Viewers: in countries Watching now:
This weekly course covers the most common questions videographers encounter when shooting and editing with DSLR cameras, from choosing a frame size and frame rate to understanding moiré. Authors Rich Harrington and Robbie Carman will also help you understand the impacts of compression and the difference between cropped (or micro 4/3rds) and full-sized sensors in cameras, and much more. This continual FAQ guide is a handy way to find the answers to the questions that plague you the most.
Richard Harrington: So Rob, not all audio recorders are created equal, and I think we've become desensitized as a production community to good audio, because things like iTunes and AAC audio, AC3, MP3; we've taken convenience over quality. Robbie Carman: Yeah, that's right. It's not to say that those formats don't sound pretty good, but there's a lot that goes into good audio and understanding some of the technical aspects of how a digital audio recorder is pretty important.
And so one of the first things that I look at when choosing a digital audio recorder is what file formats that it can record to, and the most common ones that you're going to find are AIFF, WAV and then MP3. Now some of the recorders could also do AAC, but more times than not you're going to find WAV, AIFF, or MP3. Richard Harrington: And there really is no huge difference in two of those. For example, if you're using AIFF or WAV, it's really just a matter of the native platform. The AIFF format was more commonly used in a Macintosh workflow while the WAV was more common in a Windows-based workflow.
But these days they're pretty interchangeable, about the same file size, and it's really just sort of a matter of personal preference. People get hung up on it, but if I see either, I'm pretty happy with the device for a base audio recorder. But you had a good point, if we're working with a higher-end audio recorder, the WAV format does have one additional option. Robbie Carman: Yeah, and typically this is going to be found on higher-end recorders, I just want to clear about that, and that's what's called the Broadcast WAV format, and a Broadcast WAV can actually carry timecode with it.
Now the only thing that this is cool for is that if all your other devices are carrying timecode, just keep in mind that most DSLRs don't have true SMPTE timecode. Richard Harrington: Although we're starting to see them come out. So timecode, you don't need timecode. No, timecode is incredibly useful, especially when you have multiple cameras and you want to sync them up. There are great tools out there. We will explore things like PluralEyes on a future episode. But timecode is truly useful and it is sort of a universal counting number, so you can have very specific notes to exchange with other people; well, about halfway through the clip when Bob says.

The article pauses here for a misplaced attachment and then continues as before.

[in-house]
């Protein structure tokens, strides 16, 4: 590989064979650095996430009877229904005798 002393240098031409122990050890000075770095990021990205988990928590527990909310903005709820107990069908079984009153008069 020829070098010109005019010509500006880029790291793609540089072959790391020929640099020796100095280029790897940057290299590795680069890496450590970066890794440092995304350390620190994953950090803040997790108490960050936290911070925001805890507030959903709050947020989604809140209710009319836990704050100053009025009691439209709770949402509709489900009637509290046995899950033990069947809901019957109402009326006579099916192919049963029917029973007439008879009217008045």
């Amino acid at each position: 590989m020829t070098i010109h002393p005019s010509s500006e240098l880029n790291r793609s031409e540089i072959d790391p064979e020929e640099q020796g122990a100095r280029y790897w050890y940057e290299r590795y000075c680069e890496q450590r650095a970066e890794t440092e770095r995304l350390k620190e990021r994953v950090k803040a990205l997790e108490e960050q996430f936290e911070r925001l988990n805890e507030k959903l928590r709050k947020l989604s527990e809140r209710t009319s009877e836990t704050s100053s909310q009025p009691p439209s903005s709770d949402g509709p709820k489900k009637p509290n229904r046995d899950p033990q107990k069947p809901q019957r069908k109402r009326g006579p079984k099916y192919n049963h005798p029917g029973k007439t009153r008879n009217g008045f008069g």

Robbie Carman: Right, sure, timecode is very useful for that, absolutely. Now Rich, there are two other things that I look at on a digital audio recorder when I'm trying to make a decision about which one I want to use; are what the maximum sample rate and bit depth of the digital audio recorder has. And what I mean by that is that you see numbers like 44.1, 48 kHz, 96 kHz, and this is the sample rate. As a rule of thumb, the bigger that number, the higher the number, the higher sampling rate is going to give you overall better audio fidelity. Now just to be clear though, there's limits to that. I won't go into all the geeky stuff on you.
Richard Harrington: Well, it's kind of like the Best Buy theorem here, right? In the simplest sense, and what I consider the Best Buy theorem is, if it's got a bigger number, it's obviously better. And this does actually hold up here, right? Robbie Carman: It does. I think as sort of a baseline level, you should be looking at a recorder that can record at least 48 kHz as its sample rate. Even better if it can do 96 kHz. Now if you really want to spend a lot of money, you can find a digital audio recorder that can do 192 kHz, but for a lot of productions that might be overkill. Richard Harrington: And keep in mind, if you're going to go with those higher sampling rates, you might need better microphones and better audio workflow.